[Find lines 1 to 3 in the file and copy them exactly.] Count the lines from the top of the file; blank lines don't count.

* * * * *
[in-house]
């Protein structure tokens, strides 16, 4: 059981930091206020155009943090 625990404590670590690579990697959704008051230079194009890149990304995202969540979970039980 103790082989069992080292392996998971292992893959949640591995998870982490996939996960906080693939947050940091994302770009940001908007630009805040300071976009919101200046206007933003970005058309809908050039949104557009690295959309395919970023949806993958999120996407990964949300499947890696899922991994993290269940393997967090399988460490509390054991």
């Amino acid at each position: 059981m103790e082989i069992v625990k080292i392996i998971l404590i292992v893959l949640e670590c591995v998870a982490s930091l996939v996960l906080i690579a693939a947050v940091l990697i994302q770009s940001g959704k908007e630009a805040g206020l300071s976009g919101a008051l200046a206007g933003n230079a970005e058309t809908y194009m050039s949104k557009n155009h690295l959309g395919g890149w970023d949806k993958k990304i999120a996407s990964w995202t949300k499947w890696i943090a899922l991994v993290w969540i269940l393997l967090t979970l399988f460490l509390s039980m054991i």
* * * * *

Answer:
[in-house]
């Protein structure tokens, strides 16, 4: 059981930091206020155009943090 625990404590670590690579990697959704008051230079194009890149990304995202969540979970039980 103790082989069992080292392996998971292992893959949640591995998870982490996939996960906080693939947050940091994302770009940001908007630009805040300071976009919101200046206007933003970005058309809908050039949104557009690295959309395919970023949806993958999120996407990964949300499947890696899922991994993290269940393997967090399988460490509390054991």
């Amino acid at each position: 059981m103790e082989i069992v625990k080292i392996i998971l404590i292992v893959l949640e670590c591995v998870a982490s930091l996939v996960l906080i690579a693939a947050v940091l990697i994302q770009s940001g959704k908007e630009a805040g206020l300071s976009g919101a008051l200046a206007g933003n230079a970005e058309t809908y194009m050039s949104k557009n155009h690295l959309g395919g890149w970023d949806k993958k990304i999120a996407s990964w995202t949300k499947w890696i943090a899922l991994v993290w969540i269940l393997l967090t979970l399988f460490l509390s039980m054991i």